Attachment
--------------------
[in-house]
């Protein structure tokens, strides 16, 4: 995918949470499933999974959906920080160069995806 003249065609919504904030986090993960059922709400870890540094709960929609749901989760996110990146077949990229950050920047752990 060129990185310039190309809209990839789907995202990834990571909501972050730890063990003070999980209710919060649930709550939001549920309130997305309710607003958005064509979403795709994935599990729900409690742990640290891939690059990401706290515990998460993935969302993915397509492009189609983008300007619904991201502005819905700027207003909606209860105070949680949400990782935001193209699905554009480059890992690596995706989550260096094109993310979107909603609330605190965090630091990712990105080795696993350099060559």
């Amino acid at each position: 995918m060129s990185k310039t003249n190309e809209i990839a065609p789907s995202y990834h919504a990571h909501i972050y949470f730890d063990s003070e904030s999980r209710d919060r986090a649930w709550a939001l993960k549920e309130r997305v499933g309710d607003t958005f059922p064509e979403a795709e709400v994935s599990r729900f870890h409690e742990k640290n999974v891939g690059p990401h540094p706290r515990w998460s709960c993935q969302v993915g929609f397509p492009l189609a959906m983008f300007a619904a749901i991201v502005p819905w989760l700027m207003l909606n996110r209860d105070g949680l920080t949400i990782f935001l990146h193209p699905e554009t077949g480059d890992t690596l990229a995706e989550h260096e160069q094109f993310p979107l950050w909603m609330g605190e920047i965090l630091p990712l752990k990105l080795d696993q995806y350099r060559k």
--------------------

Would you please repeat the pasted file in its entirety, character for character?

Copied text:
[in-house]
């Protein structure tokens, strides 16, 4: 995918949470499933999974959906920080160069995806 003249065609919504904030986090993960059922709400870890540094709960929609749901989760996110990146077949990229950050920047752990 060129990185310039190309809209990839789907995202990834990571909501972050730890063990003070999980209710919060649930709550939001549920309130997305309710607003958005064509979403795709994935599990729900409690742990640290891939690059990401706290515990998460993935969302993915397509492009189609983008300007619904991201502005819905700027207003909606209860105070949680949400990782935001193209699905554009480059890992690596995706989550260096094109993310979107909603609330605190965090630091990712990105080795696993350099060559």
């Amino acid at each position: 995918m060129s990185k310039t003249n190309e809209i990839a065609p789907s995202y990834h919504a990571h909501i972050y949470f730890d063990s003070e904030s999980r209710d919060r986090a649930w709550a939001l993960k549920e309130r997305v499933g309710d607003t958005f059922p064509e979403a795709e709400v994935s599990r729900f870890h409690e742990k640290n999974v891939g690059p990401h540094p706290r515990w998460s709960c993935q969302v993915g929609f397509p492009l189609a959906m983008f300007a619904a749901i991201v502005p819905w989760l700027m207003l909606n996110r209860d105070g949680l920080t949400i990782f935001l990146h193209p699905e554009t077949g480059d890992t690596l990229a995706e989550h260096e160069q094109f993310p979107l950050w909603m609330g605190e920047i965090l630091p990712l752990k990105l080795d696993q995806y350099r060559k």